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Increasing My Child’s Self Esteem

A child’s self-esteem can be one of the greatest gifts you give her. Developing it takes time and effort. Your assistance and encouragement will help your child be better prepared for the real world whether at school or out in the world.

Here are some helpful pointers:
When your child was an infant, you assisted them in acquiring new abilities, such as drinking from a bottle, walking, and more. You should keep helping your child acquire new skills throughout their life. When they acquire skills, they feel confident and self-esteem is developed!

Praise your child sparingly!

Be careful about how much praise you give your child. You should provide your child with encouragement on a daily basis, but you should do so sparingly. If your child believes that they are excellent at everything because you have drilled this into their head, you haven’t done them any good. Your child might appreciate it if you commented on the picture they drew by saying, “I like that picture! The leaves on the tree are such nice colours!”. You should never say, “That is the best drawing I have ever seen! You are the greatest artist in the world!”. You may encourage and compliment your child without making them think they are the best at everything by being selective and specific. You don’t want them to be disappointed when they leave the safety of your home and realize that they have a lot of work to do to be better at a few things.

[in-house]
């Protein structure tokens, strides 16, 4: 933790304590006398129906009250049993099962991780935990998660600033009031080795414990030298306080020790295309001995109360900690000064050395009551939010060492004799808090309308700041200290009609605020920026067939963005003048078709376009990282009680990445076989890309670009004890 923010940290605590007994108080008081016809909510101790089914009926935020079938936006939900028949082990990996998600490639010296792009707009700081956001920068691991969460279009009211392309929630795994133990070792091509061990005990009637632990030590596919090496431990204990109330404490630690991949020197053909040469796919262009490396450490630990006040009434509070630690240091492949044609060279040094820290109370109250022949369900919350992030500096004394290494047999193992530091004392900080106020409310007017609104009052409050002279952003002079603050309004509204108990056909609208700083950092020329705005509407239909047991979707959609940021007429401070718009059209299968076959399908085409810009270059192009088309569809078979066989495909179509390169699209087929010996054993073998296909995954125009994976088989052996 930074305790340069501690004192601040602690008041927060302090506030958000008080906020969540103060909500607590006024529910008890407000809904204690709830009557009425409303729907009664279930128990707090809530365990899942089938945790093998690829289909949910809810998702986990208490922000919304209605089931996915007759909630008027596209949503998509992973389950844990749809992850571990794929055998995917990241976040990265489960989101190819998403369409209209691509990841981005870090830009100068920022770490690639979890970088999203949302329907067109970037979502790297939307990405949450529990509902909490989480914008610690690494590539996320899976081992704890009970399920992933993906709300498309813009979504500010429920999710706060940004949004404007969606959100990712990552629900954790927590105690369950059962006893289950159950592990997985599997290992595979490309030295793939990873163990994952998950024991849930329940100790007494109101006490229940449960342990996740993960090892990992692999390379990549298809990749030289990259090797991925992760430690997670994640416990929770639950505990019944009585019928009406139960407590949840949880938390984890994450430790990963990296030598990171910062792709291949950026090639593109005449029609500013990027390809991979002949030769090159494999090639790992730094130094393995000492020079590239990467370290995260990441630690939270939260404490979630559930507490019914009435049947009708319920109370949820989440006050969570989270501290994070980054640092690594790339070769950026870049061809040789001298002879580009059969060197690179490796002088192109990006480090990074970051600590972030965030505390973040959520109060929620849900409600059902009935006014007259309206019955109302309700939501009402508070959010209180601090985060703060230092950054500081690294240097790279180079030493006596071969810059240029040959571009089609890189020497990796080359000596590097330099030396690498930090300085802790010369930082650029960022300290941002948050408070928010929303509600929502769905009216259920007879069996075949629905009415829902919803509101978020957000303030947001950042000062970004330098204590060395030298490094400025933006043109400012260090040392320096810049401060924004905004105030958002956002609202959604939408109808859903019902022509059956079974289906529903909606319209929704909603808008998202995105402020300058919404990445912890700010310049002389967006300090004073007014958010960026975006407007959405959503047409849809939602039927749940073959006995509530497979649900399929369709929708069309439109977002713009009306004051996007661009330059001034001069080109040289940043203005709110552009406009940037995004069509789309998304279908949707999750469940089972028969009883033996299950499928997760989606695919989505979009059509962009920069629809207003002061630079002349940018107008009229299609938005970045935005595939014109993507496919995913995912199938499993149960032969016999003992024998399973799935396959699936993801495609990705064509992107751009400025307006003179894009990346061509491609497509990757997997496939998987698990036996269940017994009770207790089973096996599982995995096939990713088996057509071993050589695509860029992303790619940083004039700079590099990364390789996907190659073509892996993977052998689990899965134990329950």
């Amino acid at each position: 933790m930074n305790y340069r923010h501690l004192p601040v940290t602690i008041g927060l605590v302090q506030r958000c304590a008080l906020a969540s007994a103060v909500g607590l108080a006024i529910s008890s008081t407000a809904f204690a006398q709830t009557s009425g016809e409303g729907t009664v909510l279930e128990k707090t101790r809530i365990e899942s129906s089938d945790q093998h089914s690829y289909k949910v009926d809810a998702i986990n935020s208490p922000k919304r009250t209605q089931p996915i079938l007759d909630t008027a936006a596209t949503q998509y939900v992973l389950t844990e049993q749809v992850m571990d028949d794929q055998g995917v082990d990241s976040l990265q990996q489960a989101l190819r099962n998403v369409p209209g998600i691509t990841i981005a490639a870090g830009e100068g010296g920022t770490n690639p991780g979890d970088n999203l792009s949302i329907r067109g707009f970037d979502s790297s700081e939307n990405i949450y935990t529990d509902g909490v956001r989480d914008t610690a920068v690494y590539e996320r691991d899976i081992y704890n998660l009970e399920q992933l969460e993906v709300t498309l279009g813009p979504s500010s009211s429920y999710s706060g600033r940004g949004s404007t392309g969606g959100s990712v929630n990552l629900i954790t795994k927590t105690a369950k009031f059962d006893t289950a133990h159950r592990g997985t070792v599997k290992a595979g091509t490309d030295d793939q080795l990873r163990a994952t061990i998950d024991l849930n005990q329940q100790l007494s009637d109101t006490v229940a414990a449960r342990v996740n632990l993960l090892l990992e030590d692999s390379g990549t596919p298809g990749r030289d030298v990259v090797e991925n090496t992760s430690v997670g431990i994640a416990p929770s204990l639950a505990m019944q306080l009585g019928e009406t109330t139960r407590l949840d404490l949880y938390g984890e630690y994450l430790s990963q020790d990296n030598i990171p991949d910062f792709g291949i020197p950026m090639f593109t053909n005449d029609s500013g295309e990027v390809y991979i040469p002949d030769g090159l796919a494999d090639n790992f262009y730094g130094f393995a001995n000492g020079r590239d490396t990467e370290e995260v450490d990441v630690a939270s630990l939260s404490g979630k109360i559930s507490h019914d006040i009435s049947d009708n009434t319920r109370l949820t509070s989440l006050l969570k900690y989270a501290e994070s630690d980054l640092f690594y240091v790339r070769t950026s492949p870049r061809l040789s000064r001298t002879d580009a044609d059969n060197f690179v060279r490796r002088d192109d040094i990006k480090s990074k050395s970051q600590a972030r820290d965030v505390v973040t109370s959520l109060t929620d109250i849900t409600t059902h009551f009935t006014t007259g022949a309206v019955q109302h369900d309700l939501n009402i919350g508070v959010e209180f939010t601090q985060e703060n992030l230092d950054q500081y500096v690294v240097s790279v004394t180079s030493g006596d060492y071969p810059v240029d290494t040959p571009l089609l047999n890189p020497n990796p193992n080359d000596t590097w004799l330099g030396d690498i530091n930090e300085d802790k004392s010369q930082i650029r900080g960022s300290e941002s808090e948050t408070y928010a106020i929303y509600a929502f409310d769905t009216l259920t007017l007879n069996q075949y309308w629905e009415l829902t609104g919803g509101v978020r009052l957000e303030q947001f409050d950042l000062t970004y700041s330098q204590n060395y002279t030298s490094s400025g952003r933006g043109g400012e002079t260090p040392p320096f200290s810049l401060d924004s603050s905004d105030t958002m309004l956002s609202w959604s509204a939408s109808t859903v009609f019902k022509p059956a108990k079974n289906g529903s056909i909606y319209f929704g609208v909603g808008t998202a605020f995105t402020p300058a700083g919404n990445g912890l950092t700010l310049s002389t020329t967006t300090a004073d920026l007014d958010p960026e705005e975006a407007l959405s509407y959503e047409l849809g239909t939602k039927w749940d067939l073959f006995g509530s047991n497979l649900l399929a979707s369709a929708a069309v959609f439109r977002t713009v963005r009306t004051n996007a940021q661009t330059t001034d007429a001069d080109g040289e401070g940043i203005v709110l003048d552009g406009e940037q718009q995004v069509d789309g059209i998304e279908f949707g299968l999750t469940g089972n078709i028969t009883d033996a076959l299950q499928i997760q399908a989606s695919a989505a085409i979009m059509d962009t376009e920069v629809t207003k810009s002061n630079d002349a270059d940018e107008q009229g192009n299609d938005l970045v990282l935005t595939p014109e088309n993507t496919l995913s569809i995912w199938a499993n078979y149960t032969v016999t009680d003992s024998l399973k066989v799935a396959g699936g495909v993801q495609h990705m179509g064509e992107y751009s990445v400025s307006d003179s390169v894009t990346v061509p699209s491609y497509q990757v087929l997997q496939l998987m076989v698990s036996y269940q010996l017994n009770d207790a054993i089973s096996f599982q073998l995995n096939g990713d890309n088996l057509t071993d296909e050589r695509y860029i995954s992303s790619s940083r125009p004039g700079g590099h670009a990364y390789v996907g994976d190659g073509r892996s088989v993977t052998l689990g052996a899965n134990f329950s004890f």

Increasing My Child's Self Esteem

Let’s focus on the things your child does well! Your child will not be good at everything, not even close! There are plenty of things that they will be good at, and that’s where we should start. As their self-esteem increases, start working on the things that need improvement! Take a bit of time to work on things and practice! Practicing improves learning, and the more they learn or improve, the higher their self-esteem should be. Focus on their strengths and they will do the same.

Most parents tend to coddle their children and assist them with everything, even simple tasks that they can accomplish independently. Let your child assist themselves or discover how to help themselves. Even the simple job of bringing the dishes into the kitchen may be used to boost your child’s self-esteem and teach them responsibility. When they assist themselves, they grow, learn more, and therefore boost their self-esteem.

It’s tough to watch our children develop, but we must prepare them for the real world! A person with strong self-esteem or a strong sense of self is more likely to fare well in difficult situations. If you have helped your children grow and taught them to value themselves, they will be healthier, more well-adjusted adults.

Children must be able to control their emotions and responses to outside influences or occurrences in order to function as functioning members of society. This self-regulation is vitally important for them